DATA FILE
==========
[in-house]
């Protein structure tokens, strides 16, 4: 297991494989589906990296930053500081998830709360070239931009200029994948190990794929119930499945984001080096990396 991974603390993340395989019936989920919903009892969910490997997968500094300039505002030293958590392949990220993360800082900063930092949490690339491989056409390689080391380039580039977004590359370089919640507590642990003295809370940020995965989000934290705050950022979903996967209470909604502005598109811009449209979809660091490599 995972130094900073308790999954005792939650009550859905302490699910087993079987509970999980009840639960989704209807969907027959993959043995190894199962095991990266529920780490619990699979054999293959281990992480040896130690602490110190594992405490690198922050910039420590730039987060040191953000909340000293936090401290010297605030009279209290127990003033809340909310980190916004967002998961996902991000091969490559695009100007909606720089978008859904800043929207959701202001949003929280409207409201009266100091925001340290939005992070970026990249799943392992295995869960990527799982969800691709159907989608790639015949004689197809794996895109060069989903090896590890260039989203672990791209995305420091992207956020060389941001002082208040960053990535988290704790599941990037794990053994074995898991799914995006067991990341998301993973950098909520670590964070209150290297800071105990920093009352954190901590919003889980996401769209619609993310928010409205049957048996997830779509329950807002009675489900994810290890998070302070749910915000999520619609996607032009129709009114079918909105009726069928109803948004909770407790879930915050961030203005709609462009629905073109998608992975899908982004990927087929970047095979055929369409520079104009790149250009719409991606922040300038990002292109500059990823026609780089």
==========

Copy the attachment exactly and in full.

[in-house]
């Protein structure tokens, strides 16, 4: 297991494989589906990296930053500081998830709360070239931009200029994948190990794929119930499945984001080096990396 991974603390993340395989019936989920919903009892969910490997997968500094300039505002030293958590392949990220993360800082900063930092949490690339491989056409390689080391380039580039977004590359370089919640507590642990003295809370940020995965989000934290705050950022979903996967209470909604502005598109811009449209979809660091490599 995972130094900073308790999954005792939650009550859905302490699910087993079987509970999980009840639960989704209807969907027959993959043995190894199962095991990266529920780490619990699979054999293959281990992480040896130690602490110190594992405490690198922050910039420590730039987060040191953000909340000293936090401290010297605030009279209290127990003033809340909310980190916004967002998961996902991000091969490559695009100007909606720089978008859904800043929207959701202001949003929280409207409201009266100091925001340290939005992070970026990249799943392992295995869960990527799982969800691709159907989608790639015949004689197809794996895109060069989903090896590890260039989203672990791209995305420091992207956020060389941001002082208040960053990535988290704790599941990037794990053994074995898991799914995006067991990341998301993973950098909520670590964070209150290297800071105990920093009352954190901590919003889980996401769209619609993310928010409205049957048996997830779509329950807002009675489900994810290890998070302070749910915000999520619609996607032009129709009114079918909105009726069928109803948004909770407790879930915050961030203005709609462009629905073109998608992975899908982004990927087929970047095979055929369409520079104009790149250009719409991606922040300038990002292109500059990823026609780089």